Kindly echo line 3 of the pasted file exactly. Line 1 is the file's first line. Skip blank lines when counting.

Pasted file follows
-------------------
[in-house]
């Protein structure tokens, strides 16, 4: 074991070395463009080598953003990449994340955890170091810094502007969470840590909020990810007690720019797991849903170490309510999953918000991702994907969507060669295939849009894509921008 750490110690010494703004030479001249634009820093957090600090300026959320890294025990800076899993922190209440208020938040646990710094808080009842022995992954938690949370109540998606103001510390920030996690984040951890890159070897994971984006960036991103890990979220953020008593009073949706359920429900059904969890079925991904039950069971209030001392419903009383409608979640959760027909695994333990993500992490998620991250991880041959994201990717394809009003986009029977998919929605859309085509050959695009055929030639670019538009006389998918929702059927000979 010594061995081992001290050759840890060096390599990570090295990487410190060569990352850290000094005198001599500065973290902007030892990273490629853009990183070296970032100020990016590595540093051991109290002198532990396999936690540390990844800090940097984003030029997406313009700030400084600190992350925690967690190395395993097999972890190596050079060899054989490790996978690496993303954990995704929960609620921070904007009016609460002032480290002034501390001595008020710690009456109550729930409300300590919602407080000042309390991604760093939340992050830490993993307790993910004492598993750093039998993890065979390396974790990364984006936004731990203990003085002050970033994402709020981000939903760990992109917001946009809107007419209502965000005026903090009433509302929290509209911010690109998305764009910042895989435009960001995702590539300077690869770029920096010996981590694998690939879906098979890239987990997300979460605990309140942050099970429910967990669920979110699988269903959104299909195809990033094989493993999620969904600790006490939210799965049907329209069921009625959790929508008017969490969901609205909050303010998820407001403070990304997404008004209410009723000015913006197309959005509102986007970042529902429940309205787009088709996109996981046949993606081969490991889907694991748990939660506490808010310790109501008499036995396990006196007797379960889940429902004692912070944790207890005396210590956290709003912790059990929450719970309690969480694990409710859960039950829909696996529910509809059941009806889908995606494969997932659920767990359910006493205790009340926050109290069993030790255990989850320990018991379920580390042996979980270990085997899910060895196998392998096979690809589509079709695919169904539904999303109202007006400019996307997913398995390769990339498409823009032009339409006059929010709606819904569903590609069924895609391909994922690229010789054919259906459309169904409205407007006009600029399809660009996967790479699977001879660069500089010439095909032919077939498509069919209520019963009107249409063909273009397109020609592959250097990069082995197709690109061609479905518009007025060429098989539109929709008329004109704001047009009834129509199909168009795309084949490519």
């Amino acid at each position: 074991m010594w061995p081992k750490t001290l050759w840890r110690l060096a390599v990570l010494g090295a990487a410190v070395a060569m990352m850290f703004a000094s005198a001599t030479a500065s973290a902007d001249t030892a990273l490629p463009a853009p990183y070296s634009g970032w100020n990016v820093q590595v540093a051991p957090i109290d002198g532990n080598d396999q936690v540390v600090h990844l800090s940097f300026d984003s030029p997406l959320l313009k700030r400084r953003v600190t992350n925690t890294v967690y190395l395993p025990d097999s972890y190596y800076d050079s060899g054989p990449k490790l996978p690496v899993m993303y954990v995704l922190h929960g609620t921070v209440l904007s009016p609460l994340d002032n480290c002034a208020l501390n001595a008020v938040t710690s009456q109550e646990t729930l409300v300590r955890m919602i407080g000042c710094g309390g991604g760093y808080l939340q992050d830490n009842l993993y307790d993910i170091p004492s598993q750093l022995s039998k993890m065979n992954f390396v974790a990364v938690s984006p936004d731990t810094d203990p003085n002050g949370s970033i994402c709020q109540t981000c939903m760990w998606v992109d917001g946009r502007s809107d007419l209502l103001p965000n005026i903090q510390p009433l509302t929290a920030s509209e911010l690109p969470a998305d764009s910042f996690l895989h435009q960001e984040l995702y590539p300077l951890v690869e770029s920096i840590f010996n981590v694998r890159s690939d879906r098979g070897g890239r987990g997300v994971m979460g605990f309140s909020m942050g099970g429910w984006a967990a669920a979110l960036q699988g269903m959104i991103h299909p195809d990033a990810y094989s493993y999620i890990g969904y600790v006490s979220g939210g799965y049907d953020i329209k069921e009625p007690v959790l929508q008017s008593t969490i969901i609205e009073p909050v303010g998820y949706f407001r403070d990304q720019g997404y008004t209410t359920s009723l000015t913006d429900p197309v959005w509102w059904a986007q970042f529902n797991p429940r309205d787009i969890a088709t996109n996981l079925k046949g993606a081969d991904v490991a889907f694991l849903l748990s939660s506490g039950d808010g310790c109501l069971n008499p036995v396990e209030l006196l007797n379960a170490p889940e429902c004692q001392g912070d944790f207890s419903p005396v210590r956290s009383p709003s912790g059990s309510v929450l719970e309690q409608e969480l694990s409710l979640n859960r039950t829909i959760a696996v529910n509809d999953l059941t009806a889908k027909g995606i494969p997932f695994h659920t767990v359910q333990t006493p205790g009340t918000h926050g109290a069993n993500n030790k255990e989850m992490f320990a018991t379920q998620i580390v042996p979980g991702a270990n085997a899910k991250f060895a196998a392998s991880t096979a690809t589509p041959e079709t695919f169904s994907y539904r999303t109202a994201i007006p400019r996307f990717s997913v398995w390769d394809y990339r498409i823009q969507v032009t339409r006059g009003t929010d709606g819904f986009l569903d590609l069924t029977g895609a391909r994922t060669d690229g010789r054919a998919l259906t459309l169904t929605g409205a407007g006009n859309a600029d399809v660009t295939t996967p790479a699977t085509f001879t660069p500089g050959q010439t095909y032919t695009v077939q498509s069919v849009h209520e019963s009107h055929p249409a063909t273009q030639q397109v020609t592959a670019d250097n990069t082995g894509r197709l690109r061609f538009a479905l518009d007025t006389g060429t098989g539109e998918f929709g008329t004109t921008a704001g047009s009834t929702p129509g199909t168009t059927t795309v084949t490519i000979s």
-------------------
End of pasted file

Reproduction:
């Amino acid at each position: 074991m010594w061995p081992k750490t001290l050759w840890r110690l060096a390599v990570l010494g090295a990487a410190v070395a060569m990352m850290f703004a000094s005198a001599t030479a500065s973290a902007d001249t030892a990273l490629p463009a853009p990183y070296s634009g970032w100020n990016v820093q590595v540093a051991p957090i109290d002198g532990n080598d396999q936690v540390v600090h990844l800090s940097f300026d984003s030029p997406l959320l313009k700030r400084r953003v600190t992350n925690t890294v967690y190395l395993p025990d097999s972890y190596y800076d050079s060899g054989p990449k490790l996978p690496v899993m993303y954990v995704l922190h929960g609620t921070v209440l904007s009016p609460l994340d002032n480290c002034a208020l501390n001595a008020v938040t710690s009456q109550e646990t729930l409300v300590r955890m919602i407080g000042c710094g309390g991604g760093y808080l939340q992050d830490n009842l993993y307790d993910i170091p004492s598993q750093l022995s039998k993890m065979n992954f390396v974790a990364v938690s984006p936004d731990t810094d203990p003085n002050g949370s970033i994402c709020q109540t981000c939903m760990w998606v992109d917001g946009r502007s809107d007419l209502l103001p965000n005026i903090q510390p009433l509302t929290a920030s509209e911010l690109p969470a998305d764009s910042f996690l895989h435009q960001e984040l995702y590539p300077l951890v690869e770029s920096i840590f010996n981590v694998r890159s690939d879906r098979g070897g890239r987990g997300v994971m979460g605990f309140s909020m942050g099970g429910w984006a967990a669920a979110l960036q699988g269903m959104i991103h299909p195809d990033a990810y094989s493993y999620i890990g969904y600790v006490s979220g939210g799965y049907d953020i329209k069921e009625p007690v959790l929508q008017s008593t969490i969901i609205e009073p909050v303010g998820y949706f407001r403070d990304q720019g997404y008004t209410t359920s009723l000015t913006d429900p197309v959005w509102w059904a986007q970042f529902n797991p429940r309205d787009i969890a088709t996109n996981l079925k046949g993606a081969d991904v490991a889907f694991l849903l748990s939660s506490g039950d808010g310790c109501l069971n008499p036995v396990e209030l006196l007797n379960a170490p889940e429902c004692q001392g912070d944790f207890s419903p005396v210590r956290s009383p709003s912790g059990s309510v929450l719970e309690q409608e969480l694990s409710l979640n859960r039950t829909i959760a696996v529910n509809d999953l059941t009806a889908k027909g995606i494969p997932f695994h659920t767990v359910q333990t006493p205790g009340t918000h926050g109290a069993n993500n030790k255990e989850m992490f320990a018991t379920q998620i580390v042996p979980g991702a270990n085997a899910k991250f060895a196998a392998s991880t096979a690809t589509p041959e079709t695919f169904s994907y539904r999303t109202a994201i007006p400019r996307f990717s997913v398995w390769d394809y990339r498409i823009q969507v032009t339409r006059g009003t929010d709606g819904f986009l569903d590609l069924t029977g895609a391909r994922t060669d690229g010789r054919a998919l259906t459309l169904t929605g409205a407007g006009n859309a600029d399809v660009t295939t996967p790479a699977t085509f001879t660069p500089g050959q010439t095909y032919t695009v077939q498509s069919v849009h209520e019963s009107h055929p249409a063909t273009q030639q397109v020609t592959a670019d250097n990069t082995g894509r197709l690109r061609f538009a479905l518009d007025t006389g060429t098989g539109e998918f929709g008329t004109t921008a704001g047009s009834t929702p129509g199909t168009t059927t795309v084949t490519i000979s």